There are many varieties of succulent plants to choose for the perennial garden. These no-fuss beauties are easy to plant and require no intervention on our part. Once planted, they flourish so well, the only care they need are dividing when cramped because they grow so quickly, and then only to increase again in their newly planted location.
As the name suggests, succulents store water in their thick, fleshy leaves, thus being able to go for lengthy periods without any water. They can also withstand the harshest of weather, still thriving after many thaw and freeze cycles of winter.
Succulents grow in shade or hot sun locations, only needing care just after being planted; watering well for the first week or so to settle them in. The soil can be clay, sand or gravel with a mix of compost or topsoil to get them started.
They do bloom, usually in shades of yellow or pink, some blooming in summer and others in fall. Leaves too, can be interesting in themselves; white or yellow variegated, burgundy, pink or brown tinged and grey. Some purists remove the blooms, believing the plant is better grown for their foliage rather than their flowers, but I enjoy seeing their brilliant blooms that make the plant seem to come alive.
This is just a sampling of a few varieties available to growers with many more out there to choose from:
Burro’s Tail – A great conversational plant, grey rosettes continue to grow longer and longer as the season progresses, trailing along the ground as they go. Tiny clusters of inconspicuous yellow flowers are formed on the very end to the rosette. Hard to transplant when they are long, it is better to split the clump early in the spring before they have put forth substantial growth, or take cuttings and root them in moist soilless mix during the growing season. They do not like being transplanted, so thought must be taken before planting them in their location.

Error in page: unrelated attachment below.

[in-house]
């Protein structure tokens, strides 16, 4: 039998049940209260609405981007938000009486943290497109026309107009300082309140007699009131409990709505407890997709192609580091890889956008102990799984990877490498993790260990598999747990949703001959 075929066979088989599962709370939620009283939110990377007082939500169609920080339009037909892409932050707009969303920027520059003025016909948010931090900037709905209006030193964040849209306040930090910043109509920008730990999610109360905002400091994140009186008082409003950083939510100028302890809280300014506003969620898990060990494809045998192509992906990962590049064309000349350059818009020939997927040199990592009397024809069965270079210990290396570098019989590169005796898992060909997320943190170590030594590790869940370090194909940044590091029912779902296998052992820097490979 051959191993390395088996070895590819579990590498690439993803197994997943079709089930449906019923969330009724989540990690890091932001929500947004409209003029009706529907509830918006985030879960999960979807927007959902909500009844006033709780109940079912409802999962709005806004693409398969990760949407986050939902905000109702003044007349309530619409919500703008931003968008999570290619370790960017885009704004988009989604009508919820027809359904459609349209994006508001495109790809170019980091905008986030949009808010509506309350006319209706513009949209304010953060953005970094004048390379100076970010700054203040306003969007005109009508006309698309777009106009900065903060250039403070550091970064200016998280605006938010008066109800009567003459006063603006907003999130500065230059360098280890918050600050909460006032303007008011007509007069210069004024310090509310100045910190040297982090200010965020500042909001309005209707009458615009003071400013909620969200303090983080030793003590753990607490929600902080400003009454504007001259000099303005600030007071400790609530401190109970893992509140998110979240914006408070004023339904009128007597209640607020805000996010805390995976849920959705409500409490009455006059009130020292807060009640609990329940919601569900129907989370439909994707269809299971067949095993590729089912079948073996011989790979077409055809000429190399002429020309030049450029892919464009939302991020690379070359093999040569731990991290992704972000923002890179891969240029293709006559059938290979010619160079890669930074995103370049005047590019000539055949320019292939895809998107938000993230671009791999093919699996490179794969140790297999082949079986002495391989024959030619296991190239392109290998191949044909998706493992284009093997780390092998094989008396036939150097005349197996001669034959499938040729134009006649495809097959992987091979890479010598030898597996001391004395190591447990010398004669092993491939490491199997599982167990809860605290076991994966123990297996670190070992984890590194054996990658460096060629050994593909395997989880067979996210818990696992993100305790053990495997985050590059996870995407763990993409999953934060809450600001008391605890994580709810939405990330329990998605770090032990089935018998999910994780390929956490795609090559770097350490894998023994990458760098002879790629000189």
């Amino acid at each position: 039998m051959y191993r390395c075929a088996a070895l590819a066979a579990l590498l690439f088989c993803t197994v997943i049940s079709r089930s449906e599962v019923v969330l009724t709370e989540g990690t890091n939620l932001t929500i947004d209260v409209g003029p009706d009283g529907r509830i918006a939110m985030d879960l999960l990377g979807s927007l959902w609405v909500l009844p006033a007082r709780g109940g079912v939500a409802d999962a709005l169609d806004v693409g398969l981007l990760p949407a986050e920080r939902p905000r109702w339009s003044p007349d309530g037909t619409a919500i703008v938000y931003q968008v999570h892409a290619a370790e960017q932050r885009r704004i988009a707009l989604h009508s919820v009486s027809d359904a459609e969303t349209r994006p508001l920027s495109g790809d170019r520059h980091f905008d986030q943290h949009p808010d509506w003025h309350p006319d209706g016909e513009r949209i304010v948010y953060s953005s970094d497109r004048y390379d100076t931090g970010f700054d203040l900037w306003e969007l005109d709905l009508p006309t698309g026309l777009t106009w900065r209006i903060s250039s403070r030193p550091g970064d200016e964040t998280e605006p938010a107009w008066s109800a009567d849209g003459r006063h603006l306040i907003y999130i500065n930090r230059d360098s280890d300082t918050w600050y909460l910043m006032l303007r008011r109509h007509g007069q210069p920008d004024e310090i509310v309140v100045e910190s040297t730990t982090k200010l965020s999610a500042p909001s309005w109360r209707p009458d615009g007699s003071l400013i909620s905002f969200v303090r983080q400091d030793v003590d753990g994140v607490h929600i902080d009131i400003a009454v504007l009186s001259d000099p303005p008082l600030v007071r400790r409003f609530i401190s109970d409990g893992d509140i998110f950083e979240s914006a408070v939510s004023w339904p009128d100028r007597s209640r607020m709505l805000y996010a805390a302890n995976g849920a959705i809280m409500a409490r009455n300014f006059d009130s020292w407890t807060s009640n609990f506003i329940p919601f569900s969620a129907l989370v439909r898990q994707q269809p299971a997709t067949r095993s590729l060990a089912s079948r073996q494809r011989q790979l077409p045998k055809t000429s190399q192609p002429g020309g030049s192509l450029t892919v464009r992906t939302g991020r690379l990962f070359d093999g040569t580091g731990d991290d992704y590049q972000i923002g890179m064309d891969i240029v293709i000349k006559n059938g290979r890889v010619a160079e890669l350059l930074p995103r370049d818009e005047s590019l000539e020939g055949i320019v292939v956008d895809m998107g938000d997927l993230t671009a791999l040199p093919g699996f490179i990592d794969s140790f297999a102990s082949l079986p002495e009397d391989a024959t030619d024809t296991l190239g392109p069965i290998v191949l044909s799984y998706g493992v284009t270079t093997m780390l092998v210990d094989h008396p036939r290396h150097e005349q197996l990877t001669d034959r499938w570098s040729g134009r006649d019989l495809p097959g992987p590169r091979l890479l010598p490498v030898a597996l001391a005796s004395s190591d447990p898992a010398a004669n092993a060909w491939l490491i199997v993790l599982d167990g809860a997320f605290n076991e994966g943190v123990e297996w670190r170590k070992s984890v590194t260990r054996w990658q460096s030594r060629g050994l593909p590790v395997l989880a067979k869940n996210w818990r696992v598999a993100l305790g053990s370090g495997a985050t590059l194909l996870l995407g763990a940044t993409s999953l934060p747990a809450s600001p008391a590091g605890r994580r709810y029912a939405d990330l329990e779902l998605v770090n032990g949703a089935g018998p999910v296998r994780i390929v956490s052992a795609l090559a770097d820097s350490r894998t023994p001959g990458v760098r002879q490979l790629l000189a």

Golden Carpet Sedum – Growing only 1 inch tall and very tightly together forming a mat, this plant spreads readily but is very easily controlled. Flowering throughout the summer with brilliant yellow little stars, this plant is worth any spot in the garden, as only a limited number of perennials flower so hard for so long. This plant is so forgiving and easy to propagate; simply remove a section and plant where wanted or even easier still, break off pieces and press them into the ground with your foot! This is a great heavy traffic area plant as well.
‘Autumn Joy’ Sedum – Tiny salmon-coloured, star-like flowers form in tight clusters atop 1.5 – 2 foot tall stems in late summer. As fall approaches these same flower heads turn darker, blending well with other perennials in bloom. Propagating of this plant can be done two ways; either splitting the clump in early spring or taking cuttings throughout the remaining of the growing season. Cuttings can be rooted in water then planted in moist soil until planted out in the garden.
‘Vera Jameson’ Sedum – Very similar to ‘Autumn Joy’, only being 1 foot tall and with purplish leaves and dusty-pink flower heads that appear from late summer until frost.
Dragon’s Blood Sedum – Thick reddish leaves trail to make wonderful mats along any rockery. Showy light red flowers appear in the summer making the total height of this plant 6 inches tall.
Hens & Chickens – A very popular, easy-to-grow-anywhere type of plant. It grows 2 – 4 inch tall rosettes of thick green leaves tipped in red produce baby “chicks” that root themselves around the mother plant. A red rosette variety is also available. The long tap roots, similar to dandelion roots anchor the plant in place, so severe as much root as possible when moving the plant to a new location. It does bloom, although not readily, pink daisy-like blossoms in a rosy pink.
Hens & Chickens ‘CobWebs’ – Very similar to the regular one, except fine silver hairs weave among the leaf tips, very similar to a spider’s web. The rosettes are grown more tightly together than the regular variety but this is surely a great novelty plant.
Once you have sampled a few tucked in one corner or another, you will be experimenting with more I am sure! Don’t limit yourself to only flowerbeds; think flat patio dishes, cement troughs or small water features. The only limitation you have is your imagination.
Whats in a name
Email: Jennifer Moore